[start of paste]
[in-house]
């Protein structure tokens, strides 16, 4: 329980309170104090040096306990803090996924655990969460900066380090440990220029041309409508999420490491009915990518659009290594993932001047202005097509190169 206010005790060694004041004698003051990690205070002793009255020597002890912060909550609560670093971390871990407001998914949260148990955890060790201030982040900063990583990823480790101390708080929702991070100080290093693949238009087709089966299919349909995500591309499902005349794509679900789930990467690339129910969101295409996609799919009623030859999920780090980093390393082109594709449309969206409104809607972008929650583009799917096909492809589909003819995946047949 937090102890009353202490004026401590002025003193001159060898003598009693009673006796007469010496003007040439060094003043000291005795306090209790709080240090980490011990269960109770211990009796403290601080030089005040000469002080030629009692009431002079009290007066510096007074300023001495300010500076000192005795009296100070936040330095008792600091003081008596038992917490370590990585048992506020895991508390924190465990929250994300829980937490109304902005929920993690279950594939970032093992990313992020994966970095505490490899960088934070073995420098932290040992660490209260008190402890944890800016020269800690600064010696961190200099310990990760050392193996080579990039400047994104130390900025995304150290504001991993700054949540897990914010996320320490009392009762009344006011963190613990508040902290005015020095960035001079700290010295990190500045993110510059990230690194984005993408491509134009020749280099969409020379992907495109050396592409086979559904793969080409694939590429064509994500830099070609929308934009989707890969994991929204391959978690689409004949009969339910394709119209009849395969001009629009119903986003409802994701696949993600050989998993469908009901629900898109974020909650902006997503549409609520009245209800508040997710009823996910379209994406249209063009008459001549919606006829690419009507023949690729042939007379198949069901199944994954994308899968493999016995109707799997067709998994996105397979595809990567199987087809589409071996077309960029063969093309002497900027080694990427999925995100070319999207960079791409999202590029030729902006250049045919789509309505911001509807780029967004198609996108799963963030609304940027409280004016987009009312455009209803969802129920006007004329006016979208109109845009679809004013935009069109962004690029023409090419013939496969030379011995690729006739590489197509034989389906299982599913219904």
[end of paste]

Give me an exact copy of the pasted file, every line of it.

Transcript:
[in-house]
């Protein structure tokens, strides 16, 4: 329980309170104090040096306990803090996924655990969460900066380090440990220029041309409508999420490491009915990518659009290594993932001047202005097509190169 206010005790060694004041004698003051990690205070002793009255020597002890912060909550609560670093971390871990407001998914949260148990955890060790201030982040900063990583990823480790101390708080929702991070100080290093693949238009087709089966299919349909995500591309499902005349794509679900789930990467690339129910969101295409996609799919009623030859999920780090980093390393082109594709449309969206409104809607972008929650583009799917096909492809589909003819995946047949 937090102890009353202490004026401590002025003193001159060898003598009693009673006796007469010496003007040439060094003043000291005795306090209790709080240090980490011990269960109770211990009796403290601080030089005040000469002080030629009692009431002079009290007066510096007074300023001495300010500076000192005795009296100070936040330095008792600091003081008596038992917490370590990585048992506020895991508390924190465990929250994300829980937490109304902005929920993690279950594939970032093992990313992020994966970095505490490899960088934070073995420098932290040992660490209260008190402890944890800016020269800690600064010696961190200099310990990760050392193996080579990039400047994104130390900025995304150290504001991993700054949540897990914010996320320490009392009762009344006011963190613990508040902290005015020095960035001079700290010295990190500045993110510059990230690194984005993408491509134009020749280099969409020379992907495109050396592409086979559904793969080409694939590429064509994500830099070609929308934009989707890969994991929204391959978690689409004949009969339910394709119209009849395969001009629009119903986003409802994701696949993600050989998993469908009901629900898109974020909650902006997503549409609520009245209800508040997710009823996910379209994406249209063009008459001549919606006829690419009507023949690729042939007379198949069901199944994954994308899968493999016995109707799997067709998994996105397979595809990567199987087809589409071996077309960029063969093309002497900027080694990427999925995100070319999207960079791409999202590029030729902006250049045919789509309505911001509807780029967004198609996108799963963030609304940027409280004016987009009312455009209803969802129920006007004329006016979208109109845009679809004013935009069109962004690029023409090419013939496969030379011995690729006739590489197509034989389906299982599913219904």